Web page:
There is constitutional protection of religious freedom, freedom of speech in Nigeria
I have read Mr. Jiti Ogunye’s statement titled Courting Electoral Crime in the Name of God and made available and widely reported by social media and print media in their editions of Saturday July 24, 2022. Mr. Ogunye is a respected human rights defender whose legal activism and campaigns have enriched our country. But I think his view, which I’ve discussed below, is wrong this time around. Conscientiously for me, it is therefore urgent to bring this false pontification of Mr. Ogunye to the attention of the general public. This is necessary as Mr. Ogunye had rightly acquired a degree of credible bullhorn status in recent years. Thus, failing to debunk the obvious fallacy in Mr. Ogunye’s misinterpretation could sway many towards the fallacious argument of this popular human rights crusader. In this statement, Mr. Ogunye harassed a clergyman and attempted to send the fear of criminal prosecution behind the backs of the clergy! And what had the preacher done if not to be faithful to his calling by urging his flock to abstain from going to hell. Mr. Ogunye had quoted the preaching of the cleric as follows: “It is a clear instruction, when it is time to vote, vote only for the Church and not for your party. Any believer who sells his faith in the name of his party is headed for hell.
Mr. Ogunye believes that the above cleric’s statement violates section 97(1)(a) of the Elections Act 2022. For convenience, the article is reproduced here: “97(1) A candidate, person or association that engages in campaigning or dissemination based on religious, tribal or sectoral reasons for the purpose of promoting or opposing a particular political party or the election of a candidate particular, commits an offense under this Act and is liable on conviction (a) to a fine not exceeding N1,000,000 or imprisonment for 12 months or both. purpose of this provision is that the legislator recognizes the pre-eminence and inviolability of the freedom to form and propagate an opinion and its twin freedom to hold a religious belief and to propagate it. The legislator has expressed no intention of abrogate these freedoms in the article quoted above. the human rights activist does not wish to outlaw him by his statement. And indeed, no legislator can do that in a legislative text. Not even by constitutional amendment, some scholars have argued. They argued that under the basic structure doctrine, the National Assembly does not have the power to amend the Constitution to restrict these sacred freedoms. (See a 2016 article by Ekokoi Solomon at https://papers.ssrn.com/sol3/papers.cfm?abstract_id=3051480 on this doctrine.)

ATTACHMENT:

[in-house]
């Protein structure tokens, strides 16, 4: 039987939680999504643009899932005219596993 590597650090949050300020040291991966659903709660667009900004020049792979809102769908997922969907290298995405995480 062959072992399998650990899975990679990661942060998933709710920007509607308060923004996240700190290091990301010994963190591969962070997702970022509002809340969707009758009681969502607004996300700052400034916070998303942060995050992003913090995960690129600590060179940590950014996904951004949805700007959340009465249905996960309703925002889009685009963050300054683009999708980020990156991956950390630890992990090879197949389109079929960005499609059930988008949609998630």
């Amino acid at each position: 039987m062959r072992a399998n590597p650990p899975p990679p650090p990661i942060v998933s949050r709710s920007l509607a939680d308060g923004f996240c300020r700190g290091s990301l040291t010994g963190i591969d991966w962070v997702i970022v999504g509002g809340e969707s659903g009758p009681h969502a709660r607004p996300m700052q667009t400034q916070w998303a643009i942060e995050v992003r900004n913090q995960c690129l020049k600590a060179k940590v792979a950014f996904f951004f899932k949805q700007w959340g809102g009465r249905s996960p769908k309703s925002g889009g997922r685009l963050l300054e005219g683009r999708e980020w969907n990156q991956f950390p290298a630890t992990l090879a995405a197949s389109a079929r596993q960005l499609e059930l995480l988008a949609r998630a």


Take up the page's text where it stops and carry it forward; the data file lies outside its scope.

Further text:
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Mindful of the strict and inelastic limit on its power to restrict free speech and religious freedom, the framers of the 2022 Elections Act clearly refrained from broadly punishing the sharing with voters of views favorable to a religion. The exception is when the dissemination of that opinion or campaign is “for the purpose of promoting or opposing a particular political party or the election of a particular candidate”. It is only in circumstances where the campaign or broadcast is “for the purpose of promoting or opposing a particular political party or the election of a particular candidate” that a violation of Article 97(1)(a) may be justified. Every prosecutor knows that you cannot dismiss this sentence as a condition of the crime in this section and proceed to file a charge based on this section, let alone get a conviction. As a rule of thumb, every element of a crime must be present before you can sustain a charge or prove it beyond a reasonable doubt against an accused.